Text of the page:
Welcome New Patient of Streetsboro Chiropractic!
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Levels of Chiropractic Care
During the first few treatments (usually within the first two to four weeks) our goal is to determine two things. How well you respond to chiropractic care and which of the various available treatment methods produce the best response for you. Once we've reached these goals, we move on to level two.
This level tells how much improvement can be achieved. It's important to achieve the highest level of improvement possible. Therefore, we may need (from time to time) to change the frequency, intensity, and type of treatment in order to obtain optimal progress and to maximize the improvement.
Level two continues until your condition is totally resolved...or until your condition has reached a plateau. This plateau is known as the "maximum chiropractic improvement level." When this has been achieved, level three begins.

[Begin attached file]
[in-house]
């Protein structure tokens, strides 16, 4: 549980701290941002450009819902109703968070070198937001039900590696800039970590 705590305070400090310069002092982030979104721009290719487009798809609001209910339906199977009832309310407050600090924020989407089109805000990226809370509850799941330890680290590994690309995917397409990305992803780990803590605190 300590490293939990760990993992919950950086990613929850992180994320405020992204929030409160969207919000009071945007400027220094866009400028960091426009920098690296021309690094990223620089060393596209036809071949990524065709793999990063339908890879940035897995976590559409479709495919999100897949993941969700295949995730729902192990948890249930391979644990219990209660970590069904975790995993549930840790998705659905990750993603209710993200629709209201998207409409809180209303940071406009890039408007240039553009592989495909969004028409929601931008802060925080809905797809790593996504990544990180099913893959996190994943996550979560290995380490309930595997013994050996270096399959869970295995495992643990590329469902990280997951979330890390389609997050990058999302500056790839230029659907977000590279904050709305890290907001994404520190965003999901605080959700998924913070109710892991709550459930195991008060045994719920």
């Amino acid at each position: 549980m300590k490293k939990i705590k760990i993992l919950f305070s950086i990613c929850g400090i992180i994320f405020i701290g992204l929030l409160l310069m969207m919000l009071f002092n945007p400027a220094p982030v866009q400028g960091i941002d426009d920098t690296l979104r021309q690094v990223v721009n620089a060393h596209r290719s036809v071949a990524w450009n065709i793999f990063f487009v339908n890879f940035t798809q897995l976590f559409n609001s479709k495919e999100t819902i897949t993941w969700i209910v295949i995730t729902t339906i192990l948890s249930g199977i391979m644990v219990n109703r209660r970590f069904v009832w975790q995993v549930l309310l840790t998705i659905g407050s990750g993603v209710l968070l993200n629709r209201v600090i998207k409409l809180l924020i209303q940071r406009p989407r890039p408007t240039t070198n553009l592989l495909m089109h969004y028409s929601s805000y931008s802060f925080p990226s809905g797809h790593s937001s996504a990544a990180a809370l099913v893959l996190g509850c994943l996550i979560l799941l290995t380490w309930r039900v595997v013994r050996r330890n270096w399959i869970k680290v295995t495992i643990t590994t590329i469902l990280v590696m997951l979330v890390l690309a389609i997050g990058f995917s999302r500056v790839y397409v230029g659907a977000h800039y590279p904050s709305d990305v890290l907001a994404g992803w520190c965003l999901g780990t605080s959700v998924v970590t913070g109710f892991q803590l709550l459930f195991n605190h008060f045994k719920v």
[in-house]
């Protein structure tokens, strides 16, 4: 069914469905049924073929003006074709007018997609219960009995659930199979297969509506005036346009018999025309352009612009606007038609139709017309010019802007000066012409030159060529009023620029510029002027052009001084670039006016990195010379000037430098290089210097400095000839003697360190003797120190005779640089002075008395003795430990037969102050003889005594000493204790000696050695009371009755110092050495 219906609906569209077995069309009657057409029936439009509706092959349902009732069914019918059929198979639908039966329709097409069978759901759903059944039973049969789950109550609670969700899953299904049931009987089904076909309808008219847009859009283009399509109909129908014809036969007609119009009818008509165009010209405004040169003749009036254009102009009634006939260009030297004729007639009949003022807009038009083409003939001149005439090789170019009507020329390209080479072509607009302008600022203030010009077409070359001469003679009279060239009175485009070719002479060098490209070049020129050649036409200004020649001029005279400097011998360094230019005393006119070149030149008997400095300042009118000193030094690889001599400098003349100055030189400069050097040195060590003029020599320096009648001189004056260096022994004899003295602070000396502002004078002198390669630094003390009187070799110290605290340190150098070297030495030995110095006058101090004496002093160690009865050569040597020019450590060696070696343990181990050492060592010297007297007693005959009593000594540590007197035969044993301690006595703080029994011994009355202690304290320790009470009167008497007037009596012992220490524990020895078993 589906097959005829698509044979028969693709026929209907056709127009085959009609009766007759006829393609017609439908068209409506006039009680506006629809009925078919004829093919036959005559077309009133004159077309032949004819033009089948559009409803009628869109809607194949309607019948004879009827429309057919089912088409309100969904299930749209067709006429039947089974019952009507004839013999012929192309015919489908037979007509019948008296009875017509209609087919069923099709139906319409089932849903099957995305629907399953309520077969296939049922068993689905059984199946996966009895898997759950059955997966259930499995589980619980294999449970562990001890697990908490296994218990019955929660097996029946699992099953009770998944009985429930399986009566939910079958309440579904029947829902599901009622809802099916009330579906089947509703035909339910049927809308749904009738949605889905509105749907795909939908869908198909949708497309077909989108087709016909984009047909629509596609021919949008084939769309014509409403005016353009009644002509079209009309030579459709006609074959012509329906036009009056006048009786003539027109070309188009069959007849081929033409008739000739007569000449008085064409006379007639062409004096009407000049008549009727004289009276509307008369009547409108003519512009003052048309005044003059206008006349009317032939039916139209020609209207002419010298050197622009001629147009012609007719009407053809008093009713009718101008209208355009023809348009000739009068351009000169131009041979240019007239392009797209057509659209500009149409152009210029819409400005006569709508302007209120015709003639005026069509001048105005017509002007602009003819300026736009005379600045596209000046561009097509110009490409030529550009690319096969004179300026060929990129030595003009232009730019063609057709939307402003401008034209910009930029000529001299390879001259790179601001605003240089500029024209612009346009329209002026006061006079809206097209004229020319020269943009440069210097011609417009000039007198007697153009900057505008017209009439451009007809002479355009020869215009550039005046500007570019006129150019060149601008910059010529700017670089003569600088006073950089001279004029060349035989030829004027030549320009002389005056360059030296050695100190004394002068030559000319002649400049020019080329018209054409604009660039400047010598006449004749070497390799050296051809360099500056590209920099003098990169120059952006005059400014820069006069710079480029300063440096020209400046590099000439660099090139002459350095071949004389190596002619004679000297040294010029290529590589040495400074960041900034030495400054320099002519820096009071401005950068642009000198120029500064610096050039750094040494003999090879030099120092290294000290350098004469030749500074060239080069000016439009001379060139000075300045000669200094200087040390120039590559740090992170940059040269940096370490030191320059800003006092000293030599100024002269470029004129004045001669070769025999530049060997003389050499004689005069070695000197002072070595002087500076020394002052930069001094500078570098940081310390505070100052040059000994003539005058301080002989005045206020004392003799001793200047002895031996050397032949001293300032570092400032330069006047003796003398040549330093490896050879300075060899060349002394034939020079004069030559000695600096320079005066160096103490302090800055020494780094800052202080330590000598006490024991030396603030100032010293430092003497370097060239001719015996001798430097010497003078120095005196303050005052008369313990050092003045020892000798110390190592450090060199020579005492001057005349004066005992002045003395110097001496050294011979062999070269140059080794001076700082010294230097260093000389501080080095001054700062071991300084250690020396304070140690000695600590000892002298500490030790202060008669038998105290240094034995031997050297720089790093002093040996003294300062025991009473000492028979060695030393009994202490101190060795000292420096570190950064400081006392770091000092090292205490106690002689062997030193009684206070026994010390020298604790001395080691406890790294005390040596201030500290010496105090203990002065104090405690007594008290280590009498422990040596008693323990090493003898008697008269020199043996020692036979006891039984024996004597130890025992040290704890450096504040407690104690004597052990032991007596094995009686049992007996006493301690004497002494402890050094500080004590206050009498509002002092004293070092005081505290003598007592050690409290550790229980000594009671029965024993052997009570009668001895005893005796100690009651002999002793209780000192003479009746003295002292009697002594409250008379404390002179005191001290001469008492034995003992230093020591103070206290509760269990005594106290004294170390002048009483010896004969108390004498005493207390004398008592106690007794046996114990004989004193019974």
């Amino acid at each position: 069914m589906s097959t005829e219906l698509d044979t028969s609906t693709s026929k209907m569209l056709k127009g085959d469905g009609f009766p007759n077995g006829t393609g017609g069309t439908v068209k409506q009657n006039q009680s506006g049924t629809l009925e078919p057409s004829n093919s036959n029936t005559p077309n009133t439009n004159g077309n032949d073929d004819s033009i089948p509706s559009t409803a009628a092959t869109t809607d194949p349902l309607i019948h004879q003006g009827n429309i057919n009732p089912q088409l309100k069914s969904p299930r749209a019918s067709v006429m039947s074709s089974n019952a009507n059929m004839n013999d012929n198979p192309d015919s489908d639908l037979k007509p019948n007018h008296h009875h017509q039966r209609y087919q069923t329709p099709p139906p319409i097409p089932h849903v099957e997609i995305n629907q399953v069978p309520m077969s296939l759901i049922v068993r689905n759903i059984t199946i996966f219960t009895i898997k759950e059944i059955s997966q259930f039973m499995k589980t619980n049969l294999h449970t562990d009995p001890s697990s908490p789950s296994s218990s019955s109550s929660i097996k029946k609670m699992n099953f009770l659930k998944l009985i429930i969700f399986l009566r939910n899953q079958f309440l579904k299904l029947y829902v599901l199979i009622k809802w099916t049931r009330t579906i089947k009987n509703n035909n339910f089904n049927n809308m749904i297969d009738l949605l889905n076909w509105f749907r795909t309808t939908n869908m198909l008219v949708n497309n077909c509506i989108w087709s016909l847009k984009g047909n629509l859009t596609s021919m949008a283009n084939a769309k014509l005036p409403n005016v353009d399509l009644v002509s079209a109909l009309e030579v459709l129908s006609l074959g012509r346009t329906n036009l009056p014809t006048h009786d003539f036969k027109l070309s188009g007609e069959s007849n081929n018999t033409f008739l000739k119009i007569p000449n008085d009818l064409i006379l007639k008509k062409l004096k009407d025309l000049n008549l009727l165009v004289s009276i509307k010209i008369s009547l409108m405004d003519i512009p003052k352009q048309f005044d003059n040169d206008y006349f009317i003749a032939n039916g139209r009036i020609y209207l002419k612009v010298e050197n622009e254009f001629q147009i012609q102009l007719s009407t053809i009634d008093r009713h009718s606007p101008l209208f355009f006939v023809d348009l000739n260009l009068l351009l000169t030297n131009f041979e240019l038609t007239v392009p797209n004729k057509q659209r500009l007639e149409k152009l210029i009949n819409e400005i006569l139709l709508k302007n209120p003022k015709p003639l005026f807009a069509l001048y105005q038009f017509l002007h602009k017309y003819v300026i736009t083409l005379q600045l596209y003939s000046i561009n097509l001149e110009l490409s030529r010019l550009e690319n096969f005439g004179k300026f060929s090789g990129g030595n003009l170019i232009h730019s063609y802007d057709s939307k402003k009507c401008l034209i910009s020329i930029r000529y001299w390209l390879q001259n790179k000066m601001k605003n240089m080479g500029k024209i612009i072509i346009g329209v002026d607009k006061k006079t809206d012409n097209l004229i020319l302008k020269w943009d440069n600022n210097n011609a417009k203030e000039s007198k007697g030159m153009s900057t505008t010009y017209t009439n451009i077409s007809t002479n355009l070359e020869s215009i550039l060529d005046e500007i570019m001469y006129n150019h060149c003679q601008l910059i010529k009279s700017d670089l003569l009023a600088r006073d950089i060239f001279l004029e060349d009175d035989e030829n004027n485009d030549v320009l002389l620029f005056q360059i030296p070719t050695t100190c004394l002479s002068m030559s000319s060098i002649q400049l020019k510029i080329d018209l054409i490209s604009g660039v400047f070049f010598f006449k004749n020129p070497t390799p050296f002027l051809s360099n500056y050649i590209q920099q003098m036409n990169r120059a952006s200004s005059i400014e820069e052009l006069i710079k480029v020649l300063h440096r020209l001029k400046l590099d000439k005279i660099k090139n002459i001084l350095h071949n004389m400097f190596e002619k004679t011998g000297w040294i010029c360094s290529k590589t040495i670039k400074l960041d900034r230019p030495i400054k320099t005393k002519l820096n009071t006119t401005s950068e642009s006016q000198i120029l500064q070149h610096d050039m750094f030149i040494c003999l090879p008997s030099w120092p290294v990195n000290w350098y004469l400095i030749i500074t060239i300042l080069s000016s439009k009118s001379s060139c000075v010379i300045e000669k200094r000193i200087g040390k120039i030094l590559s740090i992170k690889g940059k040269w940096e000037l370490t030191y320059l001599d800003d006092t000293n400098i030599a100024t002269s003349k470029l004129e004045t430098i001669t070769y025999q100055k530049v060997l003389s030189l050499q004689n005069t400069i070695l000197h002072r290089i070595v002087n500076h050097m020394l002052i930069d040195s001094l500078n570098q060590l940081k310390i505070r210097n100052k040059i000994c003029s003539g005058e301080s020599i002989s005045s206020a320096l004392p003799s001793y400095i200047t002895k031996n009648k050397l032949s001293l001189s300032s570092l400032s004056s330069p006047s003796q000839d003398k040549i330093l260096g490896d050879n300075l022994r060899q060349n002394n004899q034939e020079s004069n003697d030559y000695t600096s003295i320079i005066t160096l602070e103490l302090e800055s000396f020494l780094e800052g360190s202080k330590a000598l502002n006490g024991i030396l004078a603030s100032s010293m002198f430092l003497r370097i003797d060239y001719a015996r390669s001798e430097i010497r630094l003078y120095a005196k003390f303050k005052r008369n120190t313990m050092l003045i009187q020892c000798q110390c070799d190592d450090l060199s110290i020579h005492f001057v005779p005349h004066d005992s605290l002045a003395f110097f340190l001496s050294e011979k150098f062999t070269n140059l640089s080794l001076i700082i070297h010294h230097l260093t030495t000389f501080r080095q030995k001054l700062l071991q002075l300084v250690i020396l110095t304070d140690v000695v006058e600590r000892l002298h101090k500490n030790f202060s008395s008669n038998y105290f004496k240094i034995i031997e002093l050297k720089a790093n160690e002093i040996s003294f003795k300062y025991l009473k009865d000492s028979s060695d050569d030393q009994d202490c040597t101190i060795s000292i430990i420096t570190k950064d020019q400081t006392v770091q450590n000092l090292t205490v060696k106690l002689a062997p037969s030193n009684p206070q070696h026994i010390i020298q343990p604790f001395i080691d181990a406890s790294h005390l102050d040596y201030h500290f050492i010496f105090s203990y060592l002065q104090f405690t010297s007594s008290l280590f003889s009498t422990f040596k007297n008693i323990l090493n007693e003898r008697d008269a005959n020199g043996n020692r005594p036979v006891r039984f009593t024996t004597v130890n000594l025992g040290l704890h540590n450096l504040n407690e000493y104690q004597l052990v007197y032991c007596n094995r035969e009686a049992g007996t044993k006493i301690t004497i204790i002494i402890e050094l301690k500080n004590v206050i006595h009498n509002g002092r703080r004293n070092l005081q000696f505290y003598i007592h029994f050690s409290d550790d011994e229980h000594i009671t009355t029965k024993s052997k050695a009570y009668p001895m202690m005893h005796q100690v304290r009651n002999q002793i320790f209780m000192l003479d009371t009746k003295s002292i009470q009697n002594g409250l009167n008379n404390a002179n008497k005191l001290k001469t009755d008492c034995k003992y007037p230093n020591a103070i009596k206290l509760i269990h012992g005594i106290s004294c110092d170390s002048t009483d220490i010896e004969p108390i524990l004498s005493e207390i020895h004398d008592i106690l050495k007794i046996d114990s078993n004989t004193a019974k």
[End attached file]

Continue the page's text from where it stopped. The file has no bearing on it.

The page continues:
Level three is appropriate for patients who reach the "maximum chiropractic improvement level" before getting their problem(s) totally resolved. Normally, in such cases some additional treatments to strengthen, rehabilitate, and stabilize are indicated.
The purpose of stabilization treatments is to avoid relapse or regression. However, in the event regression does occur, then level four may be necessary.
Unfortunately, in a small percentage of cases some residual weakness and instability remains. This means without occasional ongoing chiropractic care you may regress. Therefore, you may occasionally need additional treatments to prevent or offset regression. This is called supportive care.
Here's the good news. In many such cases, ongoing supportive care eventually produces sufficient increased stability to eliminate the need for further supportive care.
Some patients reach a reasonable degree of stability but still have residual weakness which pre-dispose them to reinjury. recurrence, relapse, or regression. Such patients are put on pro re nate (p.r.n.) status...which means "treatment as needed." Such patients are advised to return immediately to the doctor's office for evaluation and treatment at the first sign of any relapse, recurrence, or reinjury.